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July 22, 2013

Adding Supplements to Your Diet: What Older Adults Need to Know

Maintaining a healthy diet is essential for remaining happy, healthy, and independent in your home as you age. According to ChooseMyPlate.gov, women 51 years and older should consume 2 cups of vegetables and 1 ½ cups of fruit every day. For older adult men, it’'s 2 ½ cups of vegetables and 2 cups of fruit. This is in addition to lean proteins like fish or chicken, beans and peas, and nuts and seeds, as well as whole grains.

While you know you should eat healthy, you also know setting aside time for finding new healthy recipes, grocery shopping, and preparing meals is considerably more time consuming (and stressful!) than grabbing a quick bite at a convenient restaurant. So you’'re considering adding a few supplements to your diet to ensure you’'re fulfilling all of your body’'s nutritional needs.

But before you peruse the local pharmacy or health food store for supplements, the Mayo Clinic advises older adults get the facts on what supplements will and will not do for you.

Do Older Adults Need Supplements?

According to WebMD, at least half of older adults age 65 and above take daily vitamins and other supplements, many of whom may not actually need them. “If you’'re generally healthy and eat a wide variety of foods, including fruits, vegetables, whole grains, legumes, low-fat diary products, lean meats, and fish,” says the Mayo Clinic, “you likely don't need supplements.”

However, getting adequate nutrition as an older adult is often easier said than done. With age, the number of calories you need begins to decline,” says WebMD. “Every calorie you consume must be packed with nutrition in order to hit the mark.”

Older adults who may need supplements in their diets include:

  • Those who do not eat well or consume fewer than 1,600 calories per day
  • Those not often exposed to sunlight
  • Vegans or vegetarians who eat limited varieties of food
  • Those with a medical condition that affects how the body absorbs or uses nutrients, which may include food allergies or intolerance or a disease of the liver, gallbladder, intestines, or pancreas.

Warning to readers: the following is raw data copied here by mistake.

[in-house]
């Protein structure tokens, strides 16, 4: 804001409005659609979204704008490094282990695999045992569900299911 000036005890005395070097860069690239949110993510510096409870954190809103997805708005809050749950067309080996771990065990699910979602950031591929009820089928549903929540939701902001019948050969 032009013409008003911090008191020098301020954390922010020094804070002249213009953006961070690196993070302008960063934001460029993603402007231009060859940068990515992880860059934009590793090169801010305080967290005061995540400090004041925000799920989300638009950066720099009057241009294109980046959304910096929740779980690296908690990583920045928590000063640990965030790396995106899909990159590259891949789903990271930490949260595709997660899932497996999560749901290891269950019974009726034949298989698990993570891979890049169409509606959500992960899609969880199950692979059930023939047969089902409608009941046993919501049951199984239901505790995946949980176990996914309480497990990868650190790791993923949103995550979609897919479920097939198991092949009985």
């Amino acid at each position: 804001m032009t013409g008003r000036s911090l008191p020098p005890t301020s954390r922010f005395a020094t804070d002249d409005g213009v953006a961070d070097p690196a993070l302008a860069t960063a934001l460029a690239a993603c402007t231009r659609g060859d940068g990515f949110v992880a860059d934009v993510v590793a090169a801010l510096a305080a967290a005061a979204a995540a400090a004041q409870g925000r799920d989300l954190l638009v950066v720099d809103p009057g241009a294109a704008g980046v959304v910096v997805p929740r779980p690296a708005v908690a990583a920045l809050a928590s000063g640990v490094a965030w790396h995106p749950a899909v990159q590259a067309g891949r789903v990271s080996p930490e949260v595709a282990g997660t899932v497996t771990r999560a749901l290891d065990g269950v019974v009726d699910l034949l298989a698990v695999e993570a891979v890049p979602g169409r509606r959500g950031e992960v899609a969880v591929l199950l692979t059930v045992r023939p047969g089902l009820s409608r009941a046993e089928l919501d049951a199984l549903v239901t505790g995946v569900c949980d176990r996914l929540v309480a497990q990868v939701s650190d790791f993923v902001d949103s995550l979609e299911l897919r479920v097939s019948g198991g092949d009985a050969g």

• Those who have had digestive tract surgery and are unable to digest and absorb nutrients properly

Talk to your doctor to get a better picture of your health. If you aren’'t getting your recommended daily allotment of certain foods, supplements may be a useful way to get nutrients you might otherwise be lacking. But the Mayo Clinic warns, “Supplements aren’'t intended to be a food substitute.” Adding a supplement to your diet does not mean you can suddenly scarf down your all-time favorite salty dinners or decadently rich desserts and forgo your fruits and vegetables.

When speaking with your doctor, remind him or her of all the medications you are taking. (Better yet, bring them along with you!) “Like conventional medicines,” WebMD says, “dietary supplements may cause side effects, trigger allergic reactions, or interact with prescriptions and nonprescription medicines or other supplements you might be taking.”

If your doctor suggests adding a supplement to your diet, be mindful of the dosage he or she recommends. “Metabolism slows down as a person ages, and in elderly people, it takes the liver longer to eliminate drugs and vitamins from the body,” according to Elder Parent Help. Dosage levels harmless in young adults can be toxic for older adults.

Want to learn more about medication for older adults? Download our free guide today!

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photo credit: colindunn


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